To Q3 and Beyond: Hotel Industry Forecast for San Diego, Arizona, Colorado, and Other U.S. Markets
By Bob Rauch, President of RAR Hospitality
That index fell to 58.1 in July, 2018 from 60.2 in June, below market expectations of 59.5. The reading pointed to the weakest expansion in the manufacturing sector in three months amid a slowdown in new orders, export orders and production. Demand remains robust but manufacturers keep showing concerns about how tariff-related activity, including reciprocal tariffs, will continue to affect their business.
At this point in the cycle, there are headwinds including trade disputes, politics, higher interest rates and inflation, Iran, North Korea, debt levels, immigration and Congressional elections in November. Naturally, a Black Swan event would potentially be an economy killer. But there are tailwinds that are strong as well. These include the economy, low unemployment, higher wages, relatively low interest rates and overall inflation, potentially successful trade negotiations, global growth and strong consumer confidence.
The bottom line is that there is a green light going forward for the foreseeable future, despite this long cycle. Driven by a solid overall economic base that includes solid GDP growth, wage increases and low unemployment, almost all data is positive, however, rising interest rates are causing increased debt payments for borrowers and the maturing business cycle will eventually lead to slowing growth.
U.S. Lodging Industry
U.S. hotels grew revenue per available room (RevPar) at a 3.3 percent clip for the trailing 12-month period of August 2017-July 2018. This is up from most expectations as Q2 2018 really saw some momentum shifting. Occupancy levels are at a historic high and average daily rate (ADR) represents most of RevPAR growth. We see no reason that the economy cannot stay strong and thrive through 2018 and 2019. ADR growth is expected to increase 2.5 percent next year, albeit not enough to keep pace with the cost of labor.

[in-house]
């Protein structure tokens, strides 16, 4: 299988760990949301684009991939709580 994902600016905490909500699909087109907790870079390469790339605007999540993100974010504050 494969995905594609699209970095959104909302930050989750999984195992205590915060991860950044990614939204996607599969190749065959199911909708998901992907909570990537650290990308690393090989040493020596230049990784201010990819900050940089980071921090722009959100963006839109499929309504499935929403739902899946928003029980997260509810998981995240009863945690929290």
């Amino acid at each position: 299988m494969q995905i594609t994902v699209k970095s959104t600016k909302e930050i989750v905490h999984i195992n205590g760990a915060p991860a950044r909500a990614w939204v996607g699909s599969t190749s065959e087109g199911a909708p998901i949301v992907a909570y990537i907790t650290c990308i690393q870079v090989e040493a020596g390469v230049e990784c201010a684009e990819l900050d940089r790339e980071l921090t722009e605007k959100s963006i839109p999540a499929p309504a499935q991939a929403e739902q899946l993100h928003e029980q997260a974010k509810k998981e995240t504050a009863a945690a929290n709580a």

New supply is not likely to stop the continuation of positive RevPAR growth. Banks will put the brakes on lending, however, those who are experienced and have the full development package of equity, leading brand or unique ideas and a strong market will be able to develop. Increased supply and construction costs are two reasons development is difficult today. A Black Swan event or a global meltdown are not likely to occur but would certainly stop this positive growth. Only time will tell but 2018 and 2019 look solid.
The major forecasting firms, CBRE, PwC and STR are projecting that the U.S. lodging industry will achieve an annual occupancy rate of around 66 percent in both 2018 and 2019, flat as supply and demand are running at about 2 percent annual growth. Average rate growth should finish at between 2.5-3 percent, according to the pundits, in line with projected GDP growth.
The big challenge might be to reverse some of the trends that hoteliers have been battling relative to high costs of health care, wages driven by shrinking labor pools and brand required PIPs. Further, CBRE has issued a report on reduced labor productivity and HotStats has indicated GOP has peaked. The combination of the rising costs and increased cost of distribution can severely impact bottom line performance.
Q3 RevPar outlooks call for some deceleration from Q2 based on the combination of July 4 falling midweek, impacting leisure travel and the Jewish holidays falling mid-week in September, impacting corporate travel. According to Cleveland Research, 2018 industry forecasts are slightly higher on demand while supply remains in check; 2019 looks like a step down, according to the firm.
Following better than expected year-to-date trends, STR raised their full year outlook to 3.2 percent RevPar growth, up from their prior forecast of 2.9 percent. The cycle now is at over 100 consecutive months of RevPAR growth vs. 56 months in the prior cycle and 111 months in the cycle of the 1990s. Hotel demand has continued to rise, albeit modestly, and the industry as a whole has been able to maintain a level of pricing power.
Meanwhile, as the prognosticators look further out into 2019 the expectations are for much of the same with perhaps a slight trail off. For example, STR is calling for a 2.6 percent RevPAR increase and a 0.2 percent increase in occupancy to 66.4 percent, while ADR is expected to grow by 2.4 percent to $132.97.
Specific Markets We Follow